U.S. International Development Finance Corporation (DFC)




February 20, 2020
U.S. International Development Finance Corporation (DFC)
The U.S. International Development Finance Corporation
The CEO reports to the Board and is responsible for DFC
(DFC), a wholly owned U.S. government corporation, is
operations and management. The Deputy CEO assists the
charged with promoting private investment in developing
CEO in these activities. The CEO and Deputy CEO are
countries to support U.S. global development goals and
presidentially appointed and Senate confirmed. On
economic interests. DFC seeks to transform U.S. support
September 26, 2019, the Senate confirmed Adam S.
for private sector investment in less-developed countries.
Boehler as the CEO. Other DFC officers include a Chief
Part of the U.S. policy response to China’s state-directed
Risk Officer and Chief Development Officer (CDO), who
overseas financing model and its Belt and Road Initiative
are appointed by the CEO.
(BRI), DFC aims to promote a U.S. model that is market-
Authorities and Products
driven and emphasizes transparency, environmental and
DFC’s activities are backed by the full faith and cre
social safeguards, and debt sustainability for partner
dit of
countries. DFC aims to “ensure projects produce positive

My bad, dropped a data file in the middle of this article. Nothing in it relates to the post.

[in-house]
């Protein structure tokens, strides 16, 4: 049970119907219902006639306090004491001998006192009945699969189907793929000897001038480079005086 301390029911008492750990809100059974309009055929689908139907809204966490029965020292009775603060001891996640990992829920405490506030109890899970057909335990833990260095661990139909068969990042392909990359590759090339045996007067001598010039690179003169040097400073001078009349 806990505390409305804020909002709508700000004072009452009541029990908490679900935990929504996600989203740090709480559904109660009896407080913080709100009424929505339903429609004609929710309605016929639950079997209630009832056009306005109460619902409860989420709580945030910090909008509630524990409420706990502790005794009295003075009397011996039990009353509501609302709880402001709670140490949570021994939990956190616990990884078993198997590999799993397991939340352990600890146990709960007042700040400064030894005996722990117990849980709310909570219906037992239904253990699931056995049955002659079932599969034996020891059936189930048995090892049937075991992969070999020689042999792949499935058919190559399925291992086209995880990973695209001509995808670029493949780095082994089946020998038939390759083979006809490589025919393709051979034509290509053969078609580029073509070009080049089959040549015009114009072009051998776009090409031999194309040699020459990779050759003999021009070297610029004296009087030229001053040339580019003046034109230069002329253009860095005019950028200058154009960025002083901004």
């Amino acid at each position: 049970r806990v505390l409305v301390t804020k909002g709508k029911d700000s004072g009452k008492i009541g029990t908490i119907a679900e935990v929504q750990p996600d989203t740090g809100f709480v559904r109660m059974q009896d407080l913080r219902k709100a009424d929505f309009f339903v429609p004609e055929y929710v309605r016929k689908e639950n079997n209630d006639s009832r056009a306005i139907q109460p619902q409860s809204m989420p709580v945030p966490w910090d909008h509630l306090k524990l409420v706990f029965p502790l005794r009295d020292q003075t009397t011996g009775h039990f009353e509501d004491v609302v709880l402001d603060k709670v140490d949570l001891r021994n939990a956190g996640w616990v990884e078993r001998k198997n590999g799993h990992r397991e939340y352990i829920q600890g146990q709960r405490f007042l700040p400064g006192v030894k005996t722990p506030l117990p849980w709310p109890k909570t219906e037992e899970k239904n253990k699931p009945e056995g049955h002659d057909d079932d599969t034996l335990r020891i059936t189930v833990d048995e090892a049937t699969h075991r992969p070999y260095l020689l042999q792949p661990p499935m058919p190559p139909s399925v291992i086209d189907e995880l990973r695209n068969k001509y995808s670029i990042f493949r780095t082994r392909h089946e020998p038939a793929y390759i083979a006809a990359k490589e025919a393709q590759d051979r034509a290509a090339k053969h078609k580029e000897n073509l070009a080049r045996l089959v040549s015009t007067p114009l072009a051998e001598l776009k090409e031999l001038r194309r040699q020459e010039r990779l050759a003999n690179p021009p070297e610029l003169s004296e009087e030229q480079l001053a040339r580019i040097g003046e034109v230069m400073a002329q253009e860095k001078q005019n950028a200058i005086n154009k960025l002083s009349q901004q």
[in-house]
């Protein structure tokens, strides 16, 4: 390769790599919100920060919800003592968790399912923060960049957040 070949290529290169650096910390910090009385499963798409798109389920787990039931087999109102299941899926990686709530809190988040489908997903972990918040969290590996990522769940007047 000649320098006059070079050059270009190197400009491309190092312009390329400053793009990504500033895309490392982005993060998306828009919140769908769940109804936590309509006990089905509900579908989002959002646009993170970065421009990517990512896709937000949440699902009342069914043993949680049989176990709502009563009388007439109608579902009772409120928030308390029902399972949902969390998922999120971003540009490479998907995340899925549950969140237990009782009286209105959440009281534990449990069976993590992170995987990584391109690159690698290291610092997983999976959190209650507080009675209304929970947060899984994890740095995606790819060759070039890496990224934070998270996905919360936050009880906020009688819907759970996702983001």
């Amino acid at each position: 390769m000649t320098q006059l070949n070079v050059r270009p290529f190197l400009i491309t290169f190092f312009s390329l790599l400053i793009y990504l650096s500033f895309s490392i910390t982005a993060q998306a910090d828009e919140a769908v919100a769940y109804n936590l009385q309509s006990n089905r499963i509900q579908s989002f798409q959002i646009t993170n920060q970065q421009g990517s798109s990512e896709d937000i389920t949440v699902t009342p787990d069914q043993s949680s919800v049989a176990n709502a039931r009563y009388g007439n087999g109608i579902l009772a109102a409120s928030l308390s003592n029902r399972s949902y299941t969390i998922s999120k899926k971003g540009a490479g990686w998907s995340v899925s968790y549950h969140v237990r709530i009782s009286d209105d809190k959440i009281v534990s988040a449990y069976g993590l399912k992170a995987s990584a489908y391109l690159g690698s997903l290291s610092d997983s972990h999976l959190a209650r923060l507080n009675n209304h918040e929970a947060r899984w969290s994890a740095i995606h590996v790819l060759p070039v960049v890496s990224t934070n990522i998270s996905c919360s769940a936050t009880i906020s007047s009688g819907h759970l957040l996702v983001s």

the U.S. government. DFC charges fees and premiums for
developmental impacts, apply best practices with respect to
its support. The DFC currently offers the following
environmental and social safeguards, and respect human
products:
rights, including worker rights.”
Direct loans and loan guarantees of up to $500 million
and for terms up to 20 years, subject to federal credit
DFC was authorized by the Better Utilization of
law and other requirements. Under this authority, the
Investments Leading to Development Act of 2018 (BUILD
DCA program facilitates lending to small and medium
Act, P.L. 115-254). The BUILD Act consolidated all of the
enterprises in developing countries by guaranteeing up
functions of the Overseas Private Investment Corporation
to 50% of loans from local financial institutions that
(OPIC) (see text box) and the Development Credit
these lenders would otherwise deem too risky.
Authority (DCA) function of the U.S. Agency for
International Development (USAID), aiming to achieve
Political risk insurance to private sector entities and
greater cost-saving and efficiency. DFC launched
qualifying sovereign entities with coverage of up to
operations after a funding delay that was resolved in late
$500 million against losses due to political risks (e.g.,
December 2019 with the enactment of the Further
currency inconvertibility, expropriation, and political
Consolidated Appropriations Act, 2020 (P.L. 116-94).
violence, including terrorism), and reinsurance to
increase underwriting capacity.
New DFC vs. OPIC

While DFC carries over OPIC’s authorities and many of its
Equity financing directly into specific projects as a
policy requirements, some key distinctions include that DFC
minority investor or in investment funds. DFC exposure
has:
is limited to no more than 30% per project and no more
than 35% of DFC’s overall exposure.

more “tools” (e.g., authority to make limited equity

investments, provide technical assistance, and conduct
Feasibility studies and technical assistance to support
feasibility studies);
project identification and preparation, including for the
energy sector, women’s economic empowerment,

more capacity ($60 bil ion exposure cap vs. OPIC’s $29